MosaicED Brain Teaser!
A 50 year old plumber is referred to the ED by his GP due his low eGFR and deranged LFTs. He had gone to the GP due to flank pain and some haematuria. On examination his blood pressure is 180/110, and he has bilateral palpable flank masses. He has never been to hospital before but his mother died at 40 from a brain aneurysm.
What is the most likely diagnosis?
- A-Acute interstitial nephritis
- B-Acute tubular necrosis
- C-Autosomal dominant polycystic kidney disease
- D-Autosomal recessive polycystic kidney disease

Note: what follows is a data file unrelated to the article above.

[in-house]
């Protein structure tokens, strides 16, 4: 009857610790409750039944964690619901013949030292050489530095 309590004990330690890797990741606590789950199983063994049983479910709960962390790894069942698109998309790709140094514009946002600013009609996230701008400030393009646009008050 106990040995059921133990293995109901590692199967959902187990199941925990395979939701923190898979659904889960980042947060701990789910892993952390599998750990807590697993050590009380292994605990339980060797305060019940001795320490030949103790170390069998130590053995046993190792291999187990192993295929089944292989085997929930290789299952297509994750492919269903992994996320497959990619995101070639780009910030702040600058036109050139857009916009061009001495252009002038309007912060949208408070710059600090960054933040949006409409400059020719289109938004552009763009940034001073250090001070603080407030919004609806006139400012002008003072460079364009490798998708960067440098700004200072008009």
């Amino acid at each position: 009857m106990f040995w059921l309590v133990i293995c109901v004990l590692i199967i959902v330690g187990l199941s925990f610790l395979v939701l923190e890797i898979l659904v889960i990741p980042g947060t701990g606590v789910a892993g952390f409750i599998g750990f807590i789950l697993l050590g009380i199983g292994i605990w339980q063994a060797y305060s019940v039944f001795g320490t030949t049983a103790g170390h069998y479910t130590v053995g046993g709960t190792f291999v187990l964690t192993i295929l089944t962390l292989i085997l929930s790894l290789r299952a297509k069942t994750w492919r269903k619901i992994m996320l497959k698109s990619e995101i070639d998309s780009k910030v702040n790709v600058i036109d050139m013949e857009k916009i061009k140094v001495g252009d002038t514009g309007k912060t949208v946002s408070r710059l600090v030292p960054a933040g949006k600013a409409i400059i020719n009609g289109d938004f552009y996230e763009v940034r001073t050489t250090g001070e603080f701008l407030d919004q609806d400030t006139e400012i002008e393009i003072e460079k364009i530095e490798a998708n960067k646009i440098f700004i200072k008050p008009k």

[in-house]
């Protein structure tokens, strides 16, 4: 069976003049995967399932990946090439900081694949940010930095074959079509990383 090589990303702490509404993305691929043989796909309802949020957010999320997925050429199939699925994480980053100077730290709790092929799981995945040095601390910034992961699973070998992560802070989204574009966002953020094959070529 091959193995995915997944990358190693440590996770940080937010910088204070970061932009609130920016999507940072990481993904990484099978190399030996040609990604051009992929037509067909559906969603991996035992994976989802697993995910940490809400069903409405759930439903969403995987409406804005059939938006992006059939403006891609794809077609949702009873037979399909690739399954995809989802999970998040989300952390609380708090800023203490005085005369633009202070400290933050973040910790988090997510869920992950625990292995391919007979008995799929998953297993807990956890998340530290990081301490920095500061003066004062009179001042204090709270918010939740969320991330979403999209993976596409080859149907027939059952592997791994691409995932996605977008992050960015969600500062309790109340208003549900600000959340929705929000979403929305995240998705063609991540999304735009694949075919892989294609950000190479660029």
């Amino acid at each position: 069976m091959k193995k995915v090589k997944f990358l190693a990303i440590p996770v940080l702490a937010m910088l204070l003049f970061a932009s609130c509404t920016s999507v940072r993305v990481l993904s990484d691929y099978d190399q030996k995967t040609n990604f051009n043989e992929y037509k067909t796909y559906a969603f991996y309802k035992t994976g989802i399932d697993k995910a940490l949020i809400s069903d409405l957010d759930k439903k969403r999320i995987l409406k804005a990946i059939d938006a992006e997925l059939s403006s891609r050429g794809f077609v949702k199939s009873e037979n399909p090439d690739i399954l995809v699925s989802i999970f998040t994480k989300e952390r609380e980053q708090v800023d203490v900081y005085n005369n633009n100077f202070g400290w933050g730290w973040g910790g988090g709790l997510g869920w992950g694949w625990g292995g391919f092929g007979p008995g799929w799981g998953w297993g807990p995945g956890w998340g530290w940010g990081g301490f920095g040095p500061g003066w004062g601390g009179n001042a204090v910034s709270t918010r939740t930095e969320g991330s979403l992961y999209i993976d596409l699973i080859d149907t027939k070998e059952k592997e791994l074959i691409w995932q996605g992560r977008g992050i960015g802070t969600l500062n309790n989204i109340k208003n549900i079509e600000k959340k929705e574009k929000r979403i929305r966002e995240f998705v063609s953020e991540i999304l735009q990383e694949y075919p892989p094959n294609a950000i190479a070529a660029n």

- E-Hepatorenal syndrome
- F-Nephrotic syndrome
- G-Nephritic syndrome
- H-Reflux nephropathy
- I-Renal tubular acidosis
- J-Sickle-cell nephropathy
Answer:C-Autosomal dominant polycystic kidney disease . PKD (Polycystic kidney disease) is split into autosomal dominant PKD and autosomal recessive. ADPKD is adult onset and less severe. Symptoms include flank pain, palpable flank mass, diverticular disease, hypertension, and haematuria. Complications include liver cysts (the deranged LFTs), cardiac problems, aneurysms (mothers death), UTIs, infected renal cysts, and nephrolithiasis. Treat the complications, eg control blood pressure, treat UTIs, manage pain, and end stage renal failure requires a transplant.